I found the NextBigWriter while surfing the internet for information about writing classes and workshops. I’ve been missing the camaraderie and energy of a workshop environment, so I thought maybe there was some kind of forum online that I could join.

I was attracted to this site because of its format. Before you can post writing to be reviewed, you have to review other people’s writing. By giving reviews, you earn credits. You spend credits when posting your own writing. It virtually guarantees you will receive feedback on your writing.

Of course, not all feedback is equal. The big question in my mind was whether I would get any useful comments on my writing. I decided to give it a try. You can sign up as a Review Member for free, which means you can read and comment on writing but not post your own. I joined as a Writing Member and paid for a year subscription, which cost around $50. You don’t have to join for a year if you just want to test it out, but the per month fee is higher.

The process of setting up an account is pretty easy. You have to give yourself a pseudonym, which becomes your screen name. I chose Barrington Greene as my pseudonym, in case anybody is looking for me on the site. I ignored the warning about not being able to change your pseudonym once you entered it, and I regret that. In retrospect, I should’ve just used my real name, but the site seems to encourage anonymity. Maybe it’s so people will feel more comfortable giving tough feedback? Fine with me.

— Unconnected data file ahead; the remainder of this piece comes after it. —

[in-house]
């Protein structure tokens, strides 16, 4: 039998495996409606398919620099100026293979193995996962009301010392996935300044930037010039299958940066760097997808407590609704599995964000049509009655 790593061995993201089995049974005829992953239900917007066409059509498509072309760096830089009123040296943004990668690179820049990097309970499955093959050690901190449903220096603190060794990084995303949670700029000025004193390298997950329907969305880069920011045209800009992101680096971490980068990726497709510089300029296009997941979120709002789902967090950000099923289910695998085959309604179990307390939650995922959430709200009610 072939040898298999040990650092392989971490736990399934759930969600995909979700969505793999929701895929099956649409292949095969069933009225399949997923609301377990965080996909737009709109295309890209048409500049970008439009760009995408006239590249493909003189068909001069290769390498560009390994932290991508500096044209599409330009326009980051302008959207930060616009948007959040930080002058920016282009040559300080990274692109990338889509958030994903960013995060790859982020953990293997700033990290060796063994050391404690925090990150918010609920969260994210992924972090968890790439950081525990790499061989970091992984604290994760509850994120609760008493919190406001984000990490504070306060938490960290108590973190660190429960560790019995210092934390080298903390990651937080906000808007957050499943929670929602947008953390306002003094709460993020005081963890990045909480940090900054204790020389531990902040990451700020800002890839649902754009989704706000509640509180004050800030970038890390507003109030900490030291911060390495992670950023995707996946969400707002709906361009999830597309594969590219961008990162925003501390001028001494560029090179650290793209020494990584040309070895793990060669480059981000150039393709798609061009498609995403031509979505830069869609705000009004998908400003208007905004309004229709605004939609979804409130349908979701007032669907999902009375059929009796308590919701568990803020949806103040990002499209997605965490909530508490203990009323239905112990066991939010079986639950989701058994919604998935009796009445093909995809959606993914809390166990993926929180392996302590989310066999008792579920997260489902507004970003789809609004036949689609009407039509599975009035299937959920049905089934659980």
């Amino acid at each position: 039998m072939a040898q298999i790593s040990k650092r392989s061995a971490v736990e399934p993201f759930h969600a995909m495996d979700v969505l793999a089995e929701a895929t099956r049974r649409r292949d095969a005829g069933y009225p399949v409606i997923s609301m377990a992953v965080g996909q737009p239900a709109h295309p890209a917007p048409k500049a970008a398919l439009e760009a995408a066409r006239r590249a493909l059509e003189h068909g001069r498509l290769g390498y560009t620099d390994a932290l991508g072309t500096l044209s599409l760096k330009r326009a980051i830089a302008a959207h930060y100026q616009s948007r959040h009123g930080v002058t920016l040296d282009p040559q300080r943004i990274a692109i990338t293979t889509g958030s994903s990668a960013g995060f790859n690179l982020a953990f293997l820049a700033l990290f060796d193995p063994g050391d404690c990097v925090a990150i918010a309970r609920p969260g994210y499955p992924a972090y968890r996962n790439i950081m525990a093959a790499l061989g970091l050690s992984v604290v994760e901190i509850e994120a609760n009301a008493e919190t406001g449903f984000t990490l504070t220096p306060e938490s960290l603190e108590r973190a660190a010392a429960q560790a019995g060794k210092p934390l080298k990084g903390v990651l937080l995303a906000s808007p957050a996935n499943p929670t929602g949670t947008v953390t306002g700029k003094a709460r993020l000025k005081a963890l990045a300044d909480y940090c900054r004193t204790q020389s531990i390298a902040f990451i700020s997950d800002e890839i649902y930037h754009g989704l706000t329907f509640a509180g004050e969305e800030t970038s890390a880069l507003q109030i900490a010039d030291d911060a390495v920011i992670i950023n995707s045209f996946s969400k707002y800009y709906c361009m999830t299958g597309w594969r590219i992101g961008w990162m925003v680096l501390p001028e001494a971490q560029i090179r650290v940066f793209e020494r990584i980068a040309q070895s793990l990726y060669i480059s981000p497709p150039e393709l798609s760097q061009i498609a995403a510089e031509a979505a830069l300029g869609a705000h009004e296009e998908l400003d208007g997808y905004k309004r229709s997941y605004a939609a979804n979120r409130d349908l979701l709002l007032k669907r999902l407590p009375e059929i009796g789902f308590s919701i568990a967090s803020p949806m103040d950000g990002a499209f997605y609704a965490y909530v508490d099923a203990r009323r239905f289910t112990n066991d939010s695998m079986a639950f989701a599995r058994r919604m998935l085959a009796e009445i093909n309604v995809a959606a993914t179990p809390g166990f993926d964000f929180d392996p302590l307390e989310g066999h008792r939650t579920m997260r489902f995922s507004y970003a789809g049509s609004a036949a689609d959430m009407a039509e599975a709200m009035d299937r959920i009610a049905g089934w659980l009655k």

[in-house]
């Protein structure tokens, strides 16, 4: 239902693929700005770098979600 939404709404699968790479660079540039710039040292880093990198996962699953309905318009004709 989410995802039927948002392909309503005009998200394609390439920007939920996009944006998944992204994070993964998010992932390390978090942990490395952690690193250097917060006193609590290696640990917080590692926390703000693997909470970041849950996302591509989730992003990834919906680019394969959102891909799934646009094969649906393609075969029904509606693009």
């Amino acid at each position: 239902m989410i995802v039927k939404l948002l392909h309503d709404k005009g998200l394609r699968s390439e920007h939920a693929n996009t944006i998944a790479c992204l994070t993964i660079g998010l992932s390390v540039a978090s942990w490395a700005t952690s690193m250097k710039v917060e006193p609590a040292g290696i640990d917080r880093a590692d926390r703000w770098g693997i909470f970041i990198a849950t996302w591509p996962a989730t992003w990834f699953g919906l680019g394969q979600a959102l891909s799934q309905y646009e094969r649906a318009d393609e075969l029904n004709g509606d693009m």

The first thing I did after getting my account set up was check out the Site Forums. The topics include categories like “Writing Tips and Advice” “Getting Published,” Self-Publishing” “Writing Contests, Challenges, Prompts and Games,” and “ Reviewing Tips.” I clicked on the “Reviewing Tips” forum and read some of the posts. Here’s when I started to think maybe that I made a mistake with the year-long subscription. Most of the posts in this section are complaints from people who thought they were reviewed too harshly. Quite a few posts argue that poetry is subjective and therefore shouldn’t be criticized too harshly. I read the poems by some of the people who posted, and the reviews. The reviews were not wrong. The poems needed a lot of work.

On the other hand, there were some good posts about reviewing. One reminded people that we give our writing up to review because of how subjective our own readings are. Most of us have loved a poem we’ve written unconditionally and it took someone else’s reading to make us reconsider.

Overall, I got the feeling that there are some reviewers who review many things quickly because they just want to earn credits and post their own work. That didn’t seem to be the majority, though.

I was ready to start reviewing and posting my own work. In the next issue of The Writing Assignment (April 14), I’ll chronicle what happens and tell you whether or not The Next Big Writer is the next big thing.


Wednesday, March 19, 2008


If you didn't know, March is Small Press Month. (And don't forget--April is poetry month). To celebrated small and independent presses, Powell's is hosting Smallpressapalooza. If you're in Oregon on March 20, stop by. If not, read at least read about it here.


Monday, March 17, 2008

Interview with Ivy Alvarez and Lee Herrick: Part Two

The Boxcar Poetry Review publishes part two of an informal conversation/interview between poets Ivy Alvarez and Lee Herrick. Click here to read. Click here for Part I.